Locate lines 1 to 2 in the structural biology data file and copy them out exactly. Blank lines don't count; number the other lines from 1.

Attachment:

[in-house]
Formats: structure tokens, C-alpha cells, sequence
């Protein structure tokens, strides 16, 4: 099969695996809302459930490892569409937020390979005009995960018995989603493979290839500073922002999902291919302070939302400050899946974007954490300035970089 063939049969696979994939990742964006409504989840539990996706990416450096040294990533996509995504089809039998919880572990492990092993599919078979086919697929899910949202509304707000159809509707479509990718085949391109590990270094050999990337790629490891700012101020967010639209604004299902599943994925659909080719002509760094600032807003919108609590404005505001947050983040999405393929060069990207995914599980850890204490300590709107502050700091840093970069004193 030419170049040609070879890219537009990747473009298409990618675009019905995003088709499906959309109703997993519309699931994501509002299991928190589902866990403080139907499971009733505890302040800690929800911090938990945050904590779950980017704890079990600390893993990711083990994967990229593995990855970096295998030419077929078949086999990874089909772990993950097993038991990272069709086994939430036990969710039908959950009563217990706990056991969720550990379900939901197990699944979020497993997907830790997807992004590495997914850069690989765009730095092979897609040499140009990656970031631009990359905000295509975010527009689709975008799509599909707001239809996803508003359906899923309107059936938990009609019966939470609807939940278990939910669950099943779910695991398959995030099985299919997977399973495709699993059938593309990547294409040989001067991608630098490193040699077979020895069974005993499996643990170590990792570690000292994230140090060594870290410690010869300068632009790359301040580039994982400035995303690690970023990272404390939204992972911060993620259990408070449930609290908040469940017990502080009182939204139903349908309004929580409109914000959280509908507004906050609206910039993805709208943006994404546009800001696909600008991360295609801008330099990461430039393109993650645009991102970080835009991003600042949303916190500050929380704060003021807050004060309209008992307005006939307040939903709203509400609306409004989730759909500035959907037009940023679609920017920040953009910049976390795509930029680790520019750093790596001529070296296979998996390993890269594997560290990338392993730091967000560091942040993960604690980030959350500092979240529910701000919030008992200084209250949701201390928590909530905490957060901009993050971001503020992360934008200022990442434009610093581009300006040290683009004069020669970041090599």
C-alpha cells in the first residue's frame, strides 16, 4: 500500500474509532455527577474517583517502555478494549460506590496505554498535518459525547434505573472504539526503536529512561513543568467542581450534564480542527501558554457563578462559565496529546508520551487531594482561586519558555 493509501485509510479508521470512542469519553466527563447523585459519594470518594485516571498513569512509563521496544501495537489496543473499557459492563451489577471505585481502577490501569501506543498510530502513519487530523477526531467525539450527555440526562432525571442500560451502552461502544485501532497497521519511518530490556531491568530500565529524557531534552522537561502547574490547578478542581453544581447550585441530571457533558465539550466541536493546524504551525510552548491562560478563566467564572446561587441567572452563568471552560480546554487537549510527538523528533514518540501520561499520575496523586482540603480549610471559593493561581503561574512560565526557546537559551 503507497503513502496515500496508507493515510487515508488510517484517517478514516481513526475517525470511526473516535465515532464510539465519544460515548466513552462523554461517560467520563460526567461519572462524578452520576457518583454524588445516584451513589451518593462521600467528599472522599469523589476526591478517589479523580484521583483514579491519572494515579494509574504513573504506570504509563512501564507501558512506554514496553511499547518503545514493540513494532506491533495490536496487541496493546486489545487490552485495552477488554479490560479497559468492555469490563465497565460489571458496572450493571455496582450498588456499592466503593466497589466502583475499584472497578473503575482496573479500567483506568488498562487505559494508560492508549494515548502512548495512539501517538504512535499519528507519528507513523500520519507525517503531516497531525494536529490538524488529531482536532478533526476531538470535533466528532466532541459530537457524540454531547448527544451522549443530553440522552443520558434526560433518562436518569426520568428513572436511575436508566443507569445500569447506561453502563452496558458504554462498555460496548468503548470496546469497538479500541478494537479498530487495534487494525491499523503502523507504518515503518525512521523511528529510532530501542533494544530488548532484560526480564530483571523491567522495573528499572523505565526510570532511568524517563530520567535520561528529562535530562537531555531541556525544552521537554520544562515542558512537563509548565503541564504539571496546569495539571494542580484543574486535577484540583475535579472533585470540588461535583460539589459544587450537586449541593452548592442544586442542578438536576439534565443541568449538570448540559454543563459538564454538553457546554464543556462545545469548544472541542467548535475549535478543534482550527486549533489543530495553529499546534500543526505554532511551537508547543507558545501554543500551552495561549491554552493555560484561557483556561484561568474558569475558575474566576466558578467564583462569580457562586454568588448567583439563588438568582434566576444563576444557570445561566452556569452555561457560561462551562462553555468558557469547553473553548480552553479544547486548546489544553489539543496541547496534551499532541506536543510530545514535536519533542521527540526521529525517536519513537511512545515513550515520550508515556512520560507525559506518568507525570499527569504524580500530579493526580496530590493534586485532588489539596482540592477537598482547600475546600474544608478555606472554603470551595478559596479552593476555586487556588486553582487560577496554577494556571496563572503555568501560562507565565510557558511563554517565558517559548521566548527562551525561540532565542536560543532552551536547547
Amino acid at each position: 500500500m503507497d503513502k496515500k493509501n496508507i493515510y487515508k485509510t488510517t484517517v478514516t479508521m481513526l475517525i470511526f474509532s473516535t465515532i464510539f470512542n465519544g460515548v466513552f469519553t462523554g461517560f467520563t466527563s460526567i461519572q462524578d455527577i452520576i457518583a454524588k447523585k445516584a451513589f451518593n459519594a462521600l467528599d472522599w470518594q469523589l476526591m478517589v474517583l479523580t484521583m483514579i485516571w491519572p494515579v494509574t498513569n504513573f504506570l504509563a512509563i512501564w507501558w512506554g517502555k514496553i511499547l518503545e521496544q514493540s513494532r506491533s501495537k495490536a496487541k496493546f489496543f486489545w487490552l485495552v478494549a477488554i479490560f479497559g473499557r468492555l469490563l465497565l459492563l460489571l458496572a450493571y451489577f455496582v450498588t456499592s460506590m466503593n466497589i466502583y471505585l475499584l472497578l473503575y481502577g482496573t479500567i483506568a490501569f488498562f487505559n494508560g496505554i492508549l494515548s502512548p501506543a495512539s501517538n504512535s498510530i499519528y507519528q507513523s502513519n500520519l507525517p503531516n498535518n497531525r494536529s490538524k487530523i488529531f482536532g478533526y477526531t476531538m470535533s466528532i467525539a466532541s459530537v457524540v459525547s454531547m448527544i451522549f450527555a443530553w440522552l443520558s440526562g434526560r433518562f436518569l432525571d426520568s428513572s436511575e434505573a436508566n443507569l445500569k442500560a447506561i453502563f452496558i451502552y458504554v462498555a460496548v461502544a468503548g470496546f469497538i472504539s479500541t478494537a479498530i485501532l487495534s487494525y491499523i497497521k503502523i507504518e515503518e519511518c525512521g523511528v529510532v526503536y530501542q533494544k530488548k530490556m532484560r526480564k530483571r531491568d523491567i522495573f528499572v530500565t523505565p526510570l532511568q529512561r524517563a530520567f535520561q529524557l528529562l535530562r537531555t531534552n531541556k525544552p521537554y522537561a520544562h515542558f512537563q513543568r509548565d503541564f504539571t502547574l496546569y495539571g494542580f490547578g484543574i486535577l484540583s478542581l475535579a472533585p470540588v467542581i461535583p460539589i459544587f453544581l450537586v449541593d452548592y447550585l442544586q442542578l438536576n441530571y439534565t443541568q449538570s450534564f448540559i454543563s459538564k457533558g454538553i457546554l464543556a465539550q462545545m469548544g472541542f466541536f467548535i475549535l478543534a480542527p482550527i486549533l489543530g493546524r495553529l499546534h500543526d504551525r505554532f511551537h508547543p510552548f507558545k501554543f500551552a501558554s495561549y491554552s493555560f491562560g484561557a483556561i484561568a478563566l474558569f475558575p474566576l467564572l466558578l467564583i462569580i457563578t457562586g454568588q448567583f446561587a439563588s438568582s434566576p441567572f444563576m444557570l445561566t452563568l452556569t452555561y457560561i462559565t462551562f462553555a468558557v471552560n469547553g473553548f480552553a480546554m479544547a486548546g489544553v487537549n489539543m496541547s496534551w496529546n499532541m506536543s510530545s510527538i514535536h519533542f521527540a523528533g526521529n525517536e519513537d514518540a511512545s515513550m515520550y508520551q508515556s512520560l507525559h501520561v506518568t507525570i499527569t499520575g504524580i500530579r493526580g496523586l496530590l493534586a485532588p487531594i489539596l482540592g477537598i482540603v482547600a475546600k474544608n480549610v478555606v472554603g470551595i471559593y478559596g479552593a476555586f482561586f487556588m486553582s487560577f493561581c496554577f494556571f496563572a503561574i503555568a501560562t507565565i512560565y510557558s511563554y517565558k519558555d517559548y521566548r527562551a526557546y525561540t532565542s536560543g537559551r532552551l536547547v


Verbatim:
[in-house]
Formats: structure tokens, C-alpha cells, sequence